In January, USCIS announced it would launch new organizational accounts that will enable petitioners and attorneys to file certain I-129 petitions and I-907 premium processing requests online. So far, USCIS has accepted these form filings in paper, by mail only, and USCIS has clarified that paper filing will still be available (online filing is optional).
USCIS has held informational sessions to introduce the accounts to employers and legal representatives, and recently announced that the accounts will go live and be available for use by February 28, 2024, at noon EST.
What the Accounts Can Do
- The main benefit of the organizational account is that it will allow, for the first time, H-1B petitions and associated premium processing requests to be filed online.
- Forms can be e-signed by the company representative and attorney, rather than requiring handwritten signatures.
- E-filing will also allow for same-day receipt of petitions, whereas current paper filing always requires at least one day for mail or courier delivery at service centers.
- The accounts will provide a platform through which companies and attorneys can “collaborate” on form preparation and submission.
- Company groups will be composed of “administrators” who have authority to e-sign forms, pay filing fees, and submit petitions; and “members” who will have access to forms but will not be able to sign, pay, or file. A company group may consist of more than one administrator and multiple members.
- Legal teams will consist of attorneys and paralegals, and will be linked to company groups they represent. Attorneys and paralegals may only be a member of a single legal team.
- Forms can be initiated and edited by members of the company groups or legal teams.
- According to USCIS statements so far, the organizational accounts will save enough information to autofill G-28 forms with company and legal representative information.
- Supporting documents can be uploaded electronically to accompany the petition (up to 12MB in size).
- Unsolicited evidence can be uploaded to the portal for consideration after a petition is filed, without the need to await a Request for Evidence first.
What the Accounts Cannot Do
- At this time, the accounts cannot be used to file any other type of I-129 petition – their use is limited to H-1B petitions only.
- Accompanying applications for H-4 dependents or H-4 spouse EADs cannot be concurrently filed online. I-539 and I-765 applications would need to be separately filed by paper with a copy of the H-1B receipt notice.
- Paper-filed I-129 petitions cannot be upgraded to premium processing using the online I-907 form; paper I-907 requests will still need to be mailed to the service center if the I-129 petition was filed by mail.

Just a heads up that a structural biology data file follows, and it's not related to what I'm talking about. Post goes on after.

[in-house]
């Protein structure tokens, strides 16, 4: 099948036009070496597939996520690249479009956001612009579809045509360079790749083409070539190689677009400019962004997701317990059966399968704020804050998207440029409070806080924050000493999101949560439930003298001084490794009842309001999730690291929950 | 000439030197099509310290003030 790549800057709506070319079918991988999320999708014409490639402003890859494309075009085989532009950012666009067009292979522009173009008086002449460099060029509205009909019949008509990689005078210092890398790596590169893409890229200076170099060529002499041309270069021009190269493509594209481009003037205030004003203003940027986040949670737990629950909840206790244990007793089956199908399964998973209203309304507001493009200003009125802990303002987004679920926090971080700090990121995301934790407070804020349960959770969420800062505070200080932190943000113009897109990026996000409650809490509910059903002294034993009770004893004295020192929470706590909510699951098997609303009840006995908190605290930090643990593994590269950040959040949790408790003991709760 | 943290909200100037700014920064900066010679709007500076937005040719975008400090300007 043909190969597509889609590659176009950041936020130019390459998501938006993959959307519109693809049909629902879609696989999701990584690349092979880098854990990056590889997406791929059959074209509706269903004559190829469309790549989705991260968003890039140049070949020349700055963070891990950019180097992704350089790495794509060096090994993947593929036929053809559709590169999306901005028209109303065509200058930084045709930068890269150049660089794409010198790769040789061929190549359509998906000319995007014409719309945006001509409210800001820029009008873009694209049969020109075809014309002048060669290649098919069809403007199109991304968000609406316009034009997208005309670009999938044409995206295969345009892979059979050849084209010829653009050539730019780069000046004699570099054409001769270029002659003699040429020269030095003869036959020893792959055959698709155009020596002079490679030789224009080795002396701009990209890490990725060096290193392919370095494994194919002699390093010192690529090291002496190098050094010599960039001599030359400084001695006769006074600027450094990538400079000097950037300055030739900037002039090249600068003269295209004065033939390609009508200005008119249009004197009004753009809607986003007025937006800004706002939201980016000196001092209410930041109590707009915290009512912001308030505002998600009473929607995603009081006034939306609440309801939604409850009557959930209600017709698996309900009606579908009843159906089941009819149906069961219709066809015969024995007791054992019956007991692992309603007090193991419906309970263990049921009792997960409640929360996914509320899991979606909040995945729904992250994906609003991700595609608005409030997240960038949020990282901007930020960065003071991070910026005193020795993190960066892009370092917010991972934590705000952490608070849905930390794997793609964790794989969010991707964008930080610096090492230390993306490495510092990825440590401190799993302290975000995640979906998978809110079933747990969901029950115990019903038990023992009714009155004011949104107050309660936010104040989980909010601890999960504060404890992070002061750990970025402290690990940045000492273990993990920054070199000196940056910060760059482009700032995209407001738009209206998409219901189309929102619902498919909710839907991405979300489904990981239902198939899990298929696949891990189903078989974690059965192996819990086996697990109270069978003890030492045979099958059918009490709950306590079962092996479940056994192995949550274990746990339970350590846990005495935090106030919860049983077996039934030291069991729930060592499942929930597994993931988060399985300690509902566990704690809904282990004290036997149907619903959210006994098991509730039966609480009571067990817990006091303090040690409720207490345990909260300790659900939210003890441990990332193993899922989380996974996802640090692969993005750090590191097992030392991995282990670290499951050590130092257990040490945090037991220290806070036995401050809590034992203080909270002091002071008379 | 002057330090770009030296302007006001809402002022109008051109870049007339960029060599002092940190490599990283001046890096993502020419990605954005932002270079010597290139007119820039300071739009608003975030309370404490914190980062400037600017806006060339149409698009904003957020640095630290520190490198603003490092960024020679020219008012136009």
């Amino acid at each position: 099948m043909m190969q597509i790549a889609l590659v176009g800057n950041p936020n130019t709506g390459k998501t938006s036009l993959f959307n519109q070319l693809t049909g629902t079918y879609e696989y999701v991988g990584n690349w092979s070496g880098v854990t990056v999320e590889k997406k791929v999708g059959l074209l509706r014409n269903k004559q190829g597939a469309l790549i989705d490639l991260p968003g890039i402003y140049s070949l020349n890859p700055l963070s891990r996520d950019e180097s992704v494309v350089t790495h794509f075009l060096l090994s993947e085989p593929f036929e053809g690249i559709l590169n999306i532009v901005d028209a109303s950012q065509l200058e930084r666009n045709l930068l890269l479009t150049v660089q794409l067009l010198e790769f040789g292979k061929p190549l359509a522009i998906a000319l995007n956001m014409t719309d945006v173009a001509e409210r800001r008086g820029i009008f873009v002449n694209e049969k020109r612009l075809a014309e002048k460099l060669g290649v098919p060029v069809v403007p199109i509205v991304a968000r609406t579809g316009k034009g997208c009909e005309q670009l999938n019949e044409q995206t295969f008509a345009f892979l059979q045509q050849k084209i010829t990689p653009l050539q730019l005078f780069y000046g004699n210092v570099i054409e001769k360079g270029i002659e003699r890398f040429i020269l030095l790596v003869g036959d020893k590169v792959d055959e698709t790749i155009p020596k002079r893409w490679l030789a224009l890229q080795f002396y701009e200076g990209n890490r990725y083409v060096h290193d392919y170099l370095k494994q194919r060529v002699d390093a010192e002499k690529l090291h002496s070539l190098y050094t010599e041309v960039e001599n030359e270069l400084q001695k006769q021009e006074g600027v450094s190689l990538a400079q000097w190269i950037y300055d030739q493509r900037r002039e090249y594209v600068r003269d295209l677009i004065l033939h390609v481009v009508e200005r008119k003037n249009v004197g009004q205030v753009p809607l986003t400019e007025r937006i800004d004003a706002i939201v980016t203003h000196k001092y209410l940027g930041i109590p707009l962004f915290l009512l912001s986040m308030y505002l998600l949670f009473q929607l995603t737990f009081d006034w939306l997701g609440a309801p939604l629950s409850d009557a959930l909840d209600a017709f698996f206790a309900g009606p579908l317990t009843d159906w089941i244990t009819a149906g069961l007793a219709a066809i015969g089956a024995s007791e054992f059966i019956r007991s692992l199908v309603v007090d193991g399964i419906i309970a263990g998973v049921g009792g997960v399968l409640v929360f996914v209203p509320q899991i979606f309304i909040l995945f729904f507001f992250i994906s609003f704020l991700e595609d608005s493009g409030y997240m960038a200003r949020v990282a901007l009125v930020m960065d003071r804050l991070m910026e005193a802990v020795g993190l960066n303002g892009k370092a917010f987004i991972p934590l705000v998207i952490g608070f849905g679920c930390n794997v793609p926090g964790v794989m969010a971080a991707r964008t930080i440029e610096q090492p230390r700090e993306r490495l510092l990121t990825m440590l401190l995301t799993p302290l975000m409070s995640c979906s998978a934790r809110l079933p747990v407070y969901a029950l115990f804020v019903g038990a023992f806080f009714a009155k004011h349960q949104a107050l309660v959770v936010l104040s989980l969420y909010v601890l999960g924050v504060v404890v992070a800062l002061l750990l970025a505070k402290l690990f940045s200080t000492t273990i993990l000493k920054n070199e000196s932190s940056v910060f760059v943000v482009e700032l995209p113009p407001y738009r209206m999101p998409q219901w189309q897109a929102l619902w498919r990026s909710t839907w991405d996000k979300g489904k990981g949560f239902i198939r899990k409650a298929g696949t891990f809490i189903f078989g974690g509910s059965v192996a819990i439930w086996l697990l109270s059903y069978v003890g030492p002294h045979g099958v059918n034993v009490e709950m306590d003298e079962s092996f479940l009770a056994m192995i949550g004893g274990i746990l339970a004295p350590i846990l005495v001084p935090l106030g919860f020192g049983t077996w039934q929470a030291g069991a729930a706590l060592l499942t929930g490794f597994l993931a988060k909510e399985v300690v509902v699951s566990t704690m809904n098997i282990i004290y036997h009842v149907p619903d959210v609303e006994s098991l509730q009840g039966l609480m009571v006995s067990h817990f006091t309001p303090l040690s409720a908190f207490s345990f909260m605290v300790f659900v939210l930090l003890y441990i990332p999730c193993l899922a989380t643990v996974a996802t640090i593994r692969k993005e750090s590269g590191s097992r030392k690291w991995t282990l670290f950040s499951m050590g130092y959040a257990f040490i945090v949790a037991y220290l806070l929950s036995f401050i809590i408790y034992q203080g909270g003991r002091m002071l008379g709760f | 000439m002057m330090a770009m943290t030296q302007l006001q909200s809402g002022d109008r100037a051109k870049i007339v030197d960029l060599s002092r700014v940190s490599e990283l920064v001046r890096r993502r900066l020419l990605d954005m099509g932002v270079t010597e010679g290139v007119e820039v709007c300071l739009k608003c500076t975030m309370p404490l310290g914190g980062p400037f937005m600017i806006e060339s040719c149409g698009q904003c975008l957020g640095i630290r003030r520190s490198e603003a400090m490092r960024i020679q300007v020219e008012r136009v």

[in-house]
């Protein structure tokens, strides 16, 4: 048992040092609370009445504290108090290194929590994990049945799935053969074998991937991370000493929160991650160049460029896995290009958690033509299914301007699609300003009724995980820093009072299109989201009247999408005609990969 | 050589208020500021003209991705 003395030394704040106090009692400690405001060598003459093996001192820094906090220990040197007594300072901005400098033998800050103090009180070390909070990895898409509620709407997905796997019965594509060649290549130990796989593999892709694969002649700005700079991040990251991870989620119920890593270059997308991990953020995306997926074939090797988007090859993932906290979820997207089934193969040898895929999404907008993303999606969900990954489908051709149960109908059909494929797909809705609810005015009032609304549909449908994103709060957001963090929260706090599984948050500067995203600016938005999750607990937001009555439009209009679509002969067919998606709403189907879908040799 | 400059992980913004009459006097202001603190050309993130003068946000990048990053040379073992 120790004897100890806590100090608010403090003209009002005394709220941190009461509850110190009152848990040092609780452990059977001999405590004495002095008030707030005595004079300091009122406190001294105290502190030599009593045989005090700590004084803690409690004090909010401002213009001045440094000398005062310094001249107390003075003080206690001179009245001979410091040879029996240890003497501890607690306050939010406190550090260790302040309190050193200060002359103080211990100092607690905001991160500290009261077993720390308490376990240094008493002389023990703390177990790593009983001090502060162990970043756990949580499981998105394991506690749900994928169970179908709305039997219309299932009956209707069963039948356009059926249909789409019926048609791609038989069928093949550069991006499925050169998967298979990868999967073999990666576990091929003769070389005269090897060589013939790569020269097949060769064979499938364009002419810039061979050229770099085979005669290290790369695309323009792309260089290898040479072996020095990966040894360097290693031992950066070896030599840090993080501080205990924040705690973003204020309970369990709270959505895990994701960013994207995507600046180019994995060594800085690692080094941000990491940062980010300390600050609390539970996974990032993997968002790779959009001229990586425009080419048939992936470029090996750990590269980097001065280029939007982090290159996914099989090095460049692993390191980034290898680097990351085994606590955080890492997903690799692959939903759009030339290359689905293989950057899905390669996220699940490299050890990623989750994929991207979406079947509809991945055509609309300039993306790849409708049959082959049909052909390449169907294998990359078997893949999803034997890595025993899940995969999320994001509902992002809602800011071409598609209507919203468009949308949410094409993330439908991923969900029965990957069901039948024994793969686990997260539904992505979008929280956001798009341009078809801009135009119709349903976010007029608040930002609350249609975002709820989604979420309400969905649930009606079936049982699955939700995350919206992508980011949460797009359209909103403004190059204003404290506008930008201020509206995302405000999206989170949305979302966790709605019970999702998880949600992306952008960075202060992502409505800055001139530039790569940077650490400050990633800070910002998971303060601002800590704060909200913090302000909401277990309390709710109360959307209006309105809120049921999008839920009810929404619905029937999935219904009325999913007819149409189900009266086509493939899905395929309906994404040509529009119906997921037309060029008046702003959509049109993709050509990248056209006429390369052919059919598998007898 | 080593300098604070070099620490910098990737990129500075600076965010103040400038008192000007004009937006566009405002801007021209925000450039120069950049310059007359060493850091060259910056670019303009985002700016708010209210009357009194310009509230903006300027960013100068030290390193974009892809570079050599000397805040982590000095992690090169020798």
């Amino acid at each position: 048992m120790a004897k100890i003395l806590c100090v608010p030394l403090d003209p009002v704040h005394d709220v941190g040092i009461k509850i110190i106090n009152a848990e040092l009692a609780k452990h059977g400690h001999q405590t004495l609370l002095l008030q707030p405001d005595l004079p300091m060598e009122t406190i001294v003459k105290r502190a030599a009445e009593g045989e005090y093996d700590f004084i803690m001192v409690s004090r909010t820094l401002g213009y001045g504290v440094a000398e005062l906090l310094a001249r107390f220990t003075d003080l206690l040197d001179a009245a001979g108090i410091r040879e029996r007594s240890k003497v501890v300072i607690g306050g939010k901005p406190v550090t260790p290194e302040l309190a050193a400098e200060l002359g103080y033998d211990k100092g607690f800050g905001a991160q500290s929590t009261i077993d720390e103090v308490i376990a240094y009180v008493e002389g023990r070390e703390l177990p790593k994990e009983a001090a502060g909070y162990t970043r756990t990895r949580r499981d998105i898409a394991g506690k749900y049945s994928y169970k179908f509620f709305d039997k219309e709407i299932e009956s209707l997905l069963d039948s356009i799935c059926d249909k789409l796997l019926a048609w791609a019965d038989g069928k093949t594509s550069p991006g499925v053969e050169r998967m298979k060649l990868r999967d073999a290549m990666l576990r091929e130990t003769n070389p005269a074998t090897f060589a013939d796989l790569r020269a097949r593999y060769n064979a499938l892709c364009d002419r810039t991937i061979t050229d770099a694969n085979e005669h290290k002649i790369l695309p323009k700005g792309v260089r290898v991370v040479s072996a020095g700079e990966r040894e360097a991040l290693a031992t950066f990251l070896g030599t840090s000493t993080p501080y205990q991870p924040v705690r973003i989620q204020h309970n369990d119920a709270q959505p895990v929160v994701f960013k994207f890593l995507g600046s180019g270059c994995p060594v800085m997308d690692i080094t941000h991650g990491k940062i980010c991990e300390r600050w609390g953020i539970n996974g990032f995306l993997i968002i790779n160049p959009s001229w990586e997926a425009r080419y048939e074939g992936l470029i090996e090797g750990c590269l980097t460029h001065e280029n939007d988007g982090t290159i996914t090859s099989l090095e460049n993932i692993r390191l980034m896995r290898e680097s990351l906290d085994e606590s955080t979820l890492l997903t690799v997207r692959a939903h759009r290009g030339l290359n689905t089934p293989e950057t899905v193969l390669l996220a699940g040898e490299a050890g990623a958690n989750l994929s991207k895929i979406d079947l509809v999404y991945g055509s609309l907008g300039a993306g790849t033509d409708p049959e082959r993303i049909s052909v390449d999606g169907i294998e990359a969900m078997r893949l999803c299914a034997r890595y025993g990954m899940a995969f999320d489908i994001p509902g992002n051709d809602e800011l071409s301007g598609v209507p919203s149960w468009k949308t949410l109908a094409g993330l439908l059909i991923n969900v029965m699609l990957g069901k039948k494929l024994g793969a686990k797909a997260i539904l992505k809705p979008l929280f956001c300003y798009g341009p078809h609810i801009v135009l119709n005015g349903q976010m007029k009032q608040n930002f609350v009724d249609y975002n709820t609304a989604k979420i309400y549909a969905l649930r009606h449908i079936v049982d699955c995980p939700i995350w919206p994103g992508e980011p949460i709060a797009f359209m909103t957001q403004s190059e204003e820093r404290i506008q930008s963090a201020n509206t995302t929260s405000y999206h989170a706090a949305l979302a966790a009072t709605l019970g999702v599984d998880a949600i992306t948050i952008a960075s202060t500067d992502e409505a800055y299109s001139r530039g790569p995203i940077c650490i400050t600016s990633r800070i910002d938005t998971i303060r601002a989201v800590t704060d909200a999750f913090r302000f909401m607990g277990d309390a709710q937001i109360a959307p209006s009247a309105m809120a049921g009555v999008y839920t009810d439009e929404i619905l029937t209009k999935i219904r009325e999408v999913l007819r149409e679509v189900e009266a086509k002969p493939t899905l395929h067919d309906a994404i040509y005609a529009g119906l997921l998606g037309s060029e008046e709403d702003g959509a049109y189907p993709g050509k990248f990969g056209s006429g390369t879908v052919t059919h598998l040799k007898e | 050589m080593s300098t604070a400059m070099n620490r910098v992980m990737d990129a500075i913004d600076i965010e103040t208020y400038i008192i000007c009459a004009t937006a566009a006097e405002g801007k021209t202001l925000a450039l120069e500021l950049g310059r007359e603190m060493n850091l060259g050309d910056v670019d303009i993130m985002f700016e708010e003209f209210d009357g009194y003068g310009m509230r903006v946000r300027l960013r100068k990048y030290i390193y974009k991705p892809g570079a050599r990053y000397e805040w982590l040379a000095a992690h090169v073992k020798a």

- It appears the account will save only enough information to auto-populate G-28 forms. USCIS representatives have not stated whether company and/or attorney information will auto-populate in the I-129 form. They have confirmed that beneficiary information will not be saved in the portal.
- The organizational accounts cannot be synced to 3rd-party form generation software used by most preparers.
- The pay.gov system that will be used for payment of filing fees limits each credit card to charges of $39,999 per day.
The H-1B Lottery Online Registration
The organizational account platform will also be used for this year’s online registrations for the H-1B lottery, scheduled to take place March 6-22. Anyone with a previous “H-1B Registrant” account in the myUSCIS portal will have their accounts automatically converted to an organizational account when the platform goes live on February 28. Login information should be the same, and when the registrant signs in on or after February 28, they will be prompted to designate as an “administrator” of the company. Administrators can then invite their legal representatives to link to their account, or accept invitations from their legal representative.
While electronic filing is a valuable endeavor, and can be useful in an emergency filing situation, the current platform as described by USCIS lacks many features that frequent preparers and filers of H-1B petitions seek. In particular, the inability to sync the account with private form-preparing software makes drafting the application on the platform more labor intensive, as petitioner and beneficiary data must be manually entered for each application. The inability to concurrently file with H-4 dependents’ I-539 or I-765 applications means many petitions will be filed by mail, so that H-4 family members will have the benefit of concurrent adjudications with the H-1B beneficiary. And with the filing fee increases that are scheduled to take effect April 1, the credit card maximum charge could limit some organizations to filing no more than three new employment or change of employer H-1B filings per day (if they are subject to the additional $4000 fee and are requesting premium processing). Furthermore, limiting account users to a single legal team or company group prevents employees from working on multiple petitions within their firm.
USCIS will be holding further tech talks in February to review use of the organizational accounts. It will also host a session on February 21 regarding the March electronic registration process, which is expected to include further information about the use of organizational accounts, as they will be mandatory for this year’s lottery registrations.
By: Rebecca Chen
Rebecca Chen is a Partner at Reddy & Neumann. Her representation includes advising clients throughout the non-immigrant and immigrant visa application process, from initial filing, responding to various requests for evidence, and processing at overseas consulates. Her years of experience in the immigration field have made her a knowledgeable resource for complex business immigration matters.